By Daryl G. Kimball
President Joe Biden entered office with a deep knowledge of the dangers of nuclear weapons and the arms race. During the campaign, he said the United States “does not need new nuclear weapons” and “will work to maintain a strong, credible deterrent while reducing our reliance and excessive expenditure on nuclear weapons.”
Realizing that vision will require a sober-minded reassessment of outdated nuclear deterrence assumptions, a fresh look at Trump-era nuclear weapons spending plans, and political courage.
Biden can start by directing his team to put on hold the Pentagon’s scheme to develop, test, and deploy beginning in 2029 a new fleet of 400 land-based, intercontinental ballistic missiles (ICBMs). If pursued, the new missile would cost in excess $264 billion over its anticipated 50-year life cycle.
The new weapon—the Ground-Based Strategic Deterrent (GBSD)—is just one part of the staggeringly expensive plan left over from the Trump era to replace and upgrade the entire U.S. nuclear arsenal at a projected cost of upward of $1.5 trillion over the next quarter-century.
This GBSD program pause would deemphasize the role of ICBMs, allow for a serious evaluation of the option of extending the life of the existing force of 400 Minuteman III ICBMs at a lower cost, and provide for the pursuit of deep mutual reductions in the bloated U.S. and Russian nuclear arsenals.
Not only is the U.S. nuclear arsenal costly, it is excessive and redundant. The land-based leg of the U.S. nuclear triad is the most destabilizing. U.S. ICBMs are maintained on high alert, ready to launch within minutes of an order by the president. This posture is ostensibly designed to avoid a massive, surprise nuclear attack by Russia, which deploys its own massive, land-based missile force in a similar “launch under attack” posture.
Each country’s deadly ICBM force perversely justifies the existence of the other’s, perpetuating the risk of a massive nuclear exchange that might be triggered by a false alarm or a future cyberattack on nuclear command-and-control systems.
Nevertheless, the U.S. Air Force wants you to believe that ICBMs are needed to act as a warhead “sponge” that requires Russia to expend a large portion of its nuclear inventory in a potential all-out war scenario. This is important, the argument goes, because it would give the United States a numerical advantage in second-strike strategic forces.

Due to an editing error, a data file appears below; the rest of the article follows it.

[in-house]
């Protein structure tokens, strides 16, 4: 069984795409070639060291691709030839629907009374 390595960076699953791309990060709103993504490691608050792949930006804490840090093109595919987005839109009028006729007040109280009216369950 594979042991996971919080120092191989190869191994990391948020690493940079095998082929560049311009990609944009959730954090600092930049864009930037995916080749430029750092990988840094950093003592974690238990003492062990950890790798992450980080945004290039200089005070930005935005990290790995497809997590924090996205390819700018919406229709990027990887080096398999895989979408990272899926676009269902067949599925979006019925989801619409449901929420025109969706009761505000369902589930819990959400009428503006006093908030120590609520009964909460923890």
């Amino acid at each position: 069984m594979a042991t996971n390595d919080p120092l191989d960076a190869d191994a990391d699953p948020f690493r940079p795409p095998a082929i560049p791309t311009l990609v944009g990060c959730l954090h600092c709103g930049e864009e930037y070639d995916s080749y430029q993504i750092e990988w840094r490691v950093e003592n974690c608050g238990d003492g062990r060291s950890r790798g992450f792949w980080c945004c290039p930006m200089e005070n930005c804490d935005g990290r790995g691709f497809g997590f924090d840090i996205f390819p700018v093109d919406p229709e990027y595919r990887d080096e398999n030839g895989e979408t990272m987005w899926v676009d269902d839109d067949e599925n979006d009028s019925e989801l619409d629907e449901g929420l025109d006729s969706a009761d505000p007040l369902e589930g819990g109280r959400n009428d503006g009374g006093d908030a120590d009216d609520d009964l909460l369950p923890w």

Even veteran lawmakers such as Senate Armed Services Committee Chairman Jack Reed (D-R.I.) seem to accept this bizarre nuclear war-fighting theology. “They can’t risk a ‘first strike’ against us unless they take those out,” Reed told Bloomberg last month.
Such arguments do not hold up. Why would Russia or China deliberately launch a bolt-from-the-blue nuclear first strike against U.S. ICBM fields if, as is the case, this would assure their own annihilation? With or without ICBMs, the United States could still launch a devastating nuclear retaliatory strike from just a portion of its invulnerable fleet of 12 strategic submarines and dispersed bomber-based weapons that can be distributed before the hypothetical adversary nuclear attack.
Just one U.S. nuclear-armed submarine, carrying 160 thermonuclear warheads, each with an explosive yield of 100 kilotons or greater, could devastate a large country and kill tens of millions of people. The reality is that a nuclear war cannot be won and must never be fought.
Even if one believes that ICBMs are useful targets in the event of a Russian nuclear attack, why not opt for a cheaper nuclear sponge? Some or all of the existing force of Minuteman III ICBMs can be life-extended for decades more and at a much lower cost. By deferring the GBSD program and extending the existing Minuteman III force, the United States could save at least $37 billion through the mid-2030s, according to a 2017 Congressional Budget Office estimate.
Corporate and military GBSD boosters disingenuously argue against Minuteman III by saying it cannot meet their “requirement” for 400 deployed ICBMs through 2075. That assumes, incorrectly, that the United States needs 400 ICBMs into the indefinite future. Presidents can change outdated military requirements, and future arms reduction agreements can certainly reduce the number of ICBMs.
The reality is that the United States can deter and, if necessary, respond to nuclear attack without the 400 nuclear warheads atop its 400 ICBMs. Today, the U.S. strategic nuclear arsenal is at least one-third larger than necessary to deter a nuclear attack.
Accordingly, Washington can reduce the number of deployed strategic warheads from roughly 1,400 today to 1,000 or fewer, as validated by a 2013 Pentagon review, and challenge Russia to do the same. The ICBM force, which is the most vulnerable to attack and the most destabilizing in a crisis, is the place to start cutting the bloated U.S. arsenal.
As the new Biden administration prepares its fiscal year 2022 spending proposal, which is scheduled for release in May, it should freeze funding for the GBSD program at the 2021 level of $1.5 billion while it undertakes a broader review of U.S. nuclear policy and budget alternatives. Doing so would save $1 billion that could be put toward higher-priority national security needs. That review should include life-extending the Minuteman III and ultimately phasing out ICBMs.